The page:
The first thing that comes to mind when you think “science fiction” might be lightsaber battles or spaceships zipping from galaxy to galaxy. But the diverse genre has more to offer than just candy-colored thrills and new alien species. The other side of that coin is the slow-burning dread that can creep in around the edges of life. The changes to reality may be subtle, but they can still pack quite a punch.
Black Mirror is this second type of sci-fi, imagining a not-so-distant future with the technological advances that feel like a natural extension of the world we live in now. Against the backdrop of the unchecked tech, Black Mirror juxtaposes the human against the artificial. Some of these reveries on the human condition will leave viewers shaken up, while others might be more likely to induce an eye roll. Let’s take a look at the best Black Mirror episodes and the ones that probably should have remained a fever dream.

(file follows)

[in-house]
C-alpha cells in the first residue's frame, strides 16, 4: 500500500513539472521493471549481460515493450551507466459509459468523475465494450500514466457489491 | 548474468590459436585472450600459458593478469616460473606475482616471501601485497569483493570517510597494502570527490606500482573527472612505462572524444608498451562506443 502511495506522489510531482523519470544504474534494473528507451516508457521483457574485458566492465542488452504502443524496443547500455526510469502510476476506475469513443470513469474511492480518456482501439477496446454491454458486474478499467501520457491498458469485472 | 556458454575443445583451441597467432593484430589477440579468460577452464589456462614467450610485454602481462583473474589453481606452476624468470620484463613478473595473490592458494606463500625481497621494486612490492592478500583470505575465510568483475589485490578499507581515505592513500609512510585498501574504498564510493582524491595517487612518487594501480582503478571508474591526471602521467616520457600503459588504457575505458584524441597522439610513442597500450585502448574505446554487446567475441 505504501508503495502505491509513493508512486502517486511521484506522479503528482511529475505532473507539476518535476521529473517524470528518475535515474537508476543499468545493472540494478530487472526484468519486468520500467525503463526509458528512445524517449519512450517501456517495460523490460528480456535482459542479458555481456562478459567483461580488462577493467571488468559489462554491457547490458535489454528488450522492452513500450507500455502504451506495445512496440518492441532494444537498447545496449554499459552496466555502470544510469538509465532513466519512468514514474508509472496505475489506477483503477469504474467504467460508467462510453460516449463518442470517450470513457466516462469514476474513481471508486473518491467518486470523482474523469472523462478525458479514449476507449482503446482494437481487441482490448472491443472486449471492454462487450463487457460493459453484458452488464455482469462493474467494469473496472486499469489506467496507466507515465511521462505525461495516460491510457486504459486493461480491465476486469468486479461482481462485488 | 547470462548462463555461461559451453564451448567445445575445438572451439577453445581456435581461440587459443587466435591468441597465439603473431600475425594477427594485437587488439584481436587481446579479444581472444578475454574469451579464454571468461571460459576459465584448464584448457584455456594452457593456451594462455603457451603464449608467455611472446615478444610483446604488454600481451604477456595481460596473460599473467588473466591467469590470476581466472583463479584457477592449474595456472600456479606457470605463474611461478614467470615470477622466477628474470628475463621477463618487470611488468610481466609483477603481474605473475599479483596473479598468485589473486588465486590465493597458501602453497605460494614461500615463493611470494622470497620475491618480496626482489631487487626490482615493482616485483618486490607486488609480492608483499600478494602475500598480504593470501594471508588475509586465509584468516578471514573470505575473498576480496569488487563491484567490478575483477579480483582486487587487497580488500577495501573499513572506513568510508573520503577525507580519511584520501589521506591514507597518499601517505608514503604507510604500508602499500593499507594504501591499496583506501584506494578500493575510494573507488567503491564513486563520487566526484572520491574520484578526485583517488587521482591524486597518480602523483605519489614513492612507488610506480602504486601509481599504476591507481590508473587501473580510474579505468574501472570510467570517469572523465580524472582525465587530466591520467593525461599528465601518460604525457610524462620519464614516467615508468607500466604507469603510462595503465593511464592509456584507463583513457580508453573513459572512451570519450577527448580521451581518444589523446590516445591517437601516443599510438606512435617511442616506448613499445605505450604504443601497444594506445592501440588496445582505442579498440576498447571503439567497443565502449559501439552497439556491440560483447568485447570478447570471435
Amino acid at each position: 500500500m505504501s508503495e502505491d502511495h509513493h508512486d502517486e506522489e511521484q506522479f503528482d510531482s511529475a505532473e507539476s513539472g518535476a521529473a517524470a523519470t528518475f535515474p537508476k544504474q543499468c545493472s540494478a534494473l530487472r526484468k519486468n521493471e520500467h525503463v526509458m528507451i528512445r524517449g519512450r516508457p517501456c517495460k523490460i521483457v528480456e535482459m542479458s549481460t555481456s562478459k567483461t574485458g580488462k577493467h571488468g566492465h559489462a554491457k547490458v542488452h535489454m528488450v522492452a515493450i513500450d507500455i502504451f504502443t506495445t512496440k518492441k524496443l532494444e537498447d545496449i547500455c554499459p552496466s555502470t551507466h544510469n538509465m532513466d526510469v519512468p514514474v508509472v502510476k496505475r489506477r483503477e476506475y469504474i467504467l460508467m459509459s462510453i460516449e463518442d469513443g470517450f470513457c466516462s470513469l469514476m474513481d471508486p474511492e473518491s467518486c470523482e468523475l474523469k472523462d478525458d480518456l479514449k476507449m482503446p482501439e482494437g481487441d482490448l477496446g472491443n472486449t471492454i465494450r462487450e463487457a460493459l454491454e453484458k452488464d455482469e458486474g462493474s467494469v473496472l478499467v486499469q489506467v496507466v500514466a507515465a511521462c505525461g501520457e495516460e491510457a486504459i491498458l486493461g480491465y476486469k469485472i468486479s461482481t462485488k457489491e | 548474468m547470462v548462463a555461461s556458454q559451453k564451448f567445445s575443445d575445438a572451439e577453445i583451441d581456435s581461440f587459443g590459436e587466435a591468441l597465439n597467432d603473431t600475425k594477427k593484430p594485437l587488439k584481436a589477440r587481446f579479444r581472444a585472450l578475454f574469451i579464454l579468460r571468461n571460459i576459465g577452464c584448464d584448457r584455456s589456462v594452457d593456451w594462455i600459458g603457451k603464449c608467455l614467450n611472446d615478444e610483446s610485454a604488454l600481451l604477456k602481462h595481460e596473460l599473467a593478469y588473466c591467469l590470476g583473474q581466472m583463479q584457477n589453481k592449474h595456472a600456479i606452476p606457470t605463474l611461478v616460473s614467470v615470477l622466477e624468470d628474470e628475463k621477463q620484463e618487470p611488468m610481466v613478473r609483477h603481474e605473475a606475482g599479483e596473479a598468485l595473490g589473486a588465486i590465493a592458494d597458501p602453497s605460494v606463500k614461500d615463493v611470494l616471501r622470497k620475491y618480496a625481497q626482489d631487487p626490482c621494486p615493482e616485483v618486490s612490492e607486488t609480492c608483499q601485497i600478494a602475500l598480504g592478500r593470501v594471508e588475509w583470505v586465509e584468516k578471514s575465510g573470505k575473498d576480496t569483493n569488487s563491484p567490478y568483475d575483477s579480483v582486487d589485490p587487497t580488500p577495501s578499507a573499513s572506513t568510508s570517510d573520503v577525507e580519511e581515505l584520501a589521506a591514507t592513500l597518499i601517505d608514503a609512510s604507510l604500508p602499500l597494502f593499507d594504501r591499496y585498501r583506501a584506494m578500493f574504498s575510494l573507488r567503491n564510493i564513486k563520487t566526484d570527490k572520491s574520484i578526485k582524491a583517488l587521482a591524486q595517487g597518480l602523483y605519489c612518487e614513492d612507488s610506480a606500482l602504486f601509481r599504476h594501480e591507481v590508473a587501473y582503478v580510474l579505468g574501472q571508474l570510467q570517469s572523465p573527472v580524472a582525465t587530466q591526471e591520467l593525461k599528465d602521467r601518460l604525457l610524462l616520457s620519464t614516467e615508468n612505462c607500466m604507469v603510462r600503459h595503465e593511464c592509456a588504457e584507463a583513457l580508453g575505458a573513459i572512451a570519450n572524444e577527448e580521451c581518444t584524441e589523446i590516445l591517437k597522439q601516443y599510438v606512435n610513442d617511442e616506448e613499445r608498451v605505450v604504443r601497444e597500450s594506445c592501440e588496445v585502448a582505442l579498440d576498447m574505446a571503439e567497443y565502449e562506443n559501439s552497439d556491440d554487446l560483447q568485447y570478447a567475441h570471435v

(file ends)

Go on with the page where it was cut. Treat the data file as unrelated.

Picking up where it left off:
Season 4, Episode 2
Directed by Jodie Foster and starring Rosemarie DeWitt, the expectations for “Arkangel” were rather high. Unfortunately, the story beats are all too familiar, proving that sometimes you can see a Black Mirror twist coming. When new technology allows a mother (DeWitt) to censor what her daughter sees and also tracks her every move, things go expectedly awry. The danger that sets off the mother’s choices feels relatively low stakes compared to the horror in other episodes, making the violent end both expected and unearned.
22. “The Waldo Moment”
Season 2, Episode 3
While it feels surprisingly prescient following the 2016 election, “The Waldo Moment” just doesn’t have the cleverness to put it in the top ranks of Black Mirror. When a failed comedian (Daniel Rigby) and his cartoon character, Waldo, get roped into an election, the lines between entertainment and politics get uncomfortably blurred. Waldo was once a tool to poke fun of the stuffy political class, but that doesn’t mean that he is a better alternative in the long run. Despite these heavy themes, “The Waldo Moment” doesn’t have that much to say. Government is a serious business that shouldn’t be controlled merely by the loudest voices, but Waldo is probably not the best mouthpiece for that truth.